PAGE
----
Upon learning of my veganism, skeptics (particularly those who are more religiously inclined) have been known to ask about my stance on the idea and consequent practice of sacrifice in Islam. I’ve touched on this subject in particular before, but recently an event took place that made me question it on a much deeper level.
But before I delve in to the ethics of animal sacrifice in Islam – a quick refresher for those of you who are not familiar with it.
Also referred to as ḏabiḥa (ذَبِيْحَة), animal sacrifice is ritually offered during Eid Al Adha (known as the festival of sacrifice). Worldwide, muslims preform a sunnah(mimicking a good deed done by a prophet) to the Prophet Ibrahim by sacrificially killing either a lamb, sheep, goat, cow or less commonly a camel. The meat of the offering is divided into parts – the largest portion is given to the poor, the second largest to the person’s relatives, and the smallest portion to the person’s direct family. The act of sacrifice is done to help the less fortunate and to commemorate Ibrahim (Abraham)’s willingness to sacrifice his son Ismael at God’s request.
When I was growing up, my family performed this almost every year. My brother and I would cower in the back of the garden watching a butcher read a blessing over a sheep he had hauled over in the back of his rickety truck. As per Halal requisites, he would feed it some water, say Bismillah (in the name of God) and swiftly slit it’s throat. I sometimes find it odd that I never really questioned the practice while growing up – or that I continued to eat meat for years after, but something about seeing the ritual year-on-year from such a young age left me desensitized in sense. It wasn’t till I started eschewing meat altogether that I started to question this unnecessarily brutal ritual, which stood out to me like a sore thumb in a religion that preached compassion, love and understanding for all living beings.
Fast forward a good 20 years or so. Recently a string of unfortunate events befell my family; my mother, brother and I all had bad accidents almost consecutively. Luckily we’re all safe and well – and nothing has been compromised that cannot be replaced. In spite of that my mother insisted that these happenings were an act of the evil eye, and she wanted to do something to ward it off; a sacrifice.
I hardly had time to react, when she told me they would be slaughtering a sheep in our garage, then handing out all the proceeds to the poor. It had been years since I’d seen that reel play in front of my eyes, and I was unsure how to deal with it. Should I protest? Should I suggest that we simply offer money to charity in lieu of a sacrifice? For some reason I felt it would be best not to interfere. So the morning of said sacrifice I made myself scarce, and returned only well after it was all over – though the smell of blood was pungent and piercing. It left an awful taste in my mouth and in my conscience. Needless to say it became clear to me that I disagree with this practice through and through.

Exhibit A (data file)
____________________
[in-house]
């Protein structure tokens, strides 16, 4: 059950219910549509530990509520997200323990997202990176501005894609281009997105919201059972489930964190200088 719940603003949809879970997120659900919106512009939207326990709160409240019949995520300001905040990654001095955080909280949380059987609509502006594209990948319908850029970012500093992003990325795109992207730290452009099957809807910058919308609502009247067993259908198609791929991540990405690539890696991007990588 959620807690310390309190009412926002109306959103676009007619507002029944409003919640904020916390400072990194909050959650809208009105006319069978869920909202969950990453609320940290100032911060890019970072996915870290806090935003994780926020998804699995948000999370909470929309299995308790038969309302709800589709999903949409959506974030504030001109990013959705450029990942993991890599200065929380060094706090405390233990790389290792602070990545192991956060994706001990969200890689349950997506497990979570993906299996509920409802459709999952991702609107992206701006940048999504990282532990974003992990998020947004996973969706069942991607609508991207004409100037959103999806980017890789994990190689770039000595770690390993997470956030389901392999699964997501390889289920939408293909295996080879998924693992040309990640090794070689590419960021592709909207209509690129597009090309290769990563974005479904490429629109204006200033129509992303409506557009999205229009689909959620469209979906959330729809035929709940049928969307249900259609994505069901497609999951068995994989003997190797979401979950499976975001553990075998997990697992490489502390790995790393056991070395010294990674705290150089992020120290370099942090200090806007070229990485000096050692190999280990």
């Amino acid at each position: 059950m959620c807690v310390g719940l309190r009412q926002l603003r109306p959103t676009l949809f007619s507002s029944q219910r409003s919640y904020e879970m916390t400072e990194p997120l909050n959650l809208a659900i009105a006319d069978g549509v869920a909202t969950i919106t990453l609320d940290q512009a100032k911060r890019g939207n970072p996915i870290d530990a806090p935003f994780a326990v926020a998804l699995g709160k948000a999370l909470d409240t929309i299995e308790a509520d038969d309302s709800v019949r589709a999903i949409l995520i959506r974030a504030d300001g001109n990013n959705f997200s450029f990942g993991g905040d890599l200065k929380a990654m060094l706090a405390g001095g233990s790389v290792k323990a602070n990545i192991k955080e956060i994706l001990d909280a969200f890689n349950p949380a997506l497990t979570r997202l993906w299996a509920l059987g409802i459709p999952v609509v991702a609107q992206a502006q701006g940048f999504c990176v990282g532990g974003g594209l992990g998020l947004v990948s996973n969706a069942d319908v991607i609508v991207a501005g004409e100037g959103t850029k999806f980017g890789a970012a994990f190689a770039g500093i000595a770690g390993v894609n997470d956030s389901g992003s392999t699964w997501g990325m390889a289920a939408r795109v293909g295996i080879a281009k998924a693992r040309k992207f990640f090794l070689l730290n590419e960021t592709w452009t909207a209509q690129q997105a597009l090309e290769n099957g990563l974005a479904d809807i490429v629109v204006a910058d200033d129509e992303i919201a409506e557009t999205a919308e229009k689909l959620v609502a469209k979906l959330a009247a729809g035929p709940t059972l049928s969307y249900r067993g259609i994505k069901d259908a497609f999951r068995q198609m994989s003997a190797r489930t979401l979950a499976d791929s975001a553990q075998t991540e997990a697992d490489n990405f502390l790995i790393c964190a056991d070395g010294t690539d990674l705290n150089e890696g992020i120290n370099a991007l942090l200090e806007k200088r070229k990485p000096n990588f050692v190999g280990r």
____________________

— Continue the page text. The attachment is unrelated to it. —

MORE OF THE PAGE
Despite the fact that it is a ritual occurrence in our religion and culture; many don’t realise that sacrifice is NOT a pillar of Islam. In order to understand the institution of sacrifice in Islam one must consider the context in which it was first introduced.
Historically, pre-Islamic Pagan Arabs, Jews and Christians all offered some sacrifice in the hopes of attaining protection, acceptance or material gain from God – but the notion of “vicarious atonement of sin” (that is absolving one’s sins through the blood of another) is not mentioned at all in the Qur’an. Neither is the idea of gaining favor by offering the life of another to God – all that is demanded is one’s personal willingness to submit one’s ego and will.
Essentially, Muslims are not asked to kill an innocent animal to appease a higher power. So why did it happen all those years ago, when the Sunnah of sacrifice first came to be? Again – let’s revisit context. It must be considered that the Qur’anic verses that discuss animal sacrifice – in relation to the circumstances under which these revelations were received – resulted in people trying to make a personal sacrifice by sharing their limited means of survival with poorer members of the community.
Islam’s perception towards ritual slaughter is not one of blood atonement, but rather the act of thanking God for one’s sustenance and the personal sacrifice of sharing one’s possessions and valuable food with fellow less fortunate people. The ritual itself is NOT about the sacrifice – it was about sharing the best of what you had.
There are several Qur’anic verses that highlight the true purpose and objective behind sacrifice – but of all of them allude to the same thing. The act of animal sacrifice is pertinent to the role animals played in Arabian society at the place and time. Humans were commanded to give thanks to God and praise Him for the sustenance provided by him by sacrificing something of value to themselves to demonstrate their appreciation for what they have been given.
In this case it was the very animals on which their survival was based, but as we all know, times have changed. Thanks to the advent of modern agriculture and farming methods – we no longer need animals to survive – the millions of people turning vegan and vegetarian each year are living proof of that.
If my religion asks that I offer something I deem valuable to those less fortunate to give thanks for my own blessings and sustenance – I will not hesitate. I will offer a basket of fresh organic vegetables, whole grains, beans, and lentils. I will offer money, clothes, books and toys. But I will not compromise the life of an innocent animal and inflict pain and suffering where it is not needed.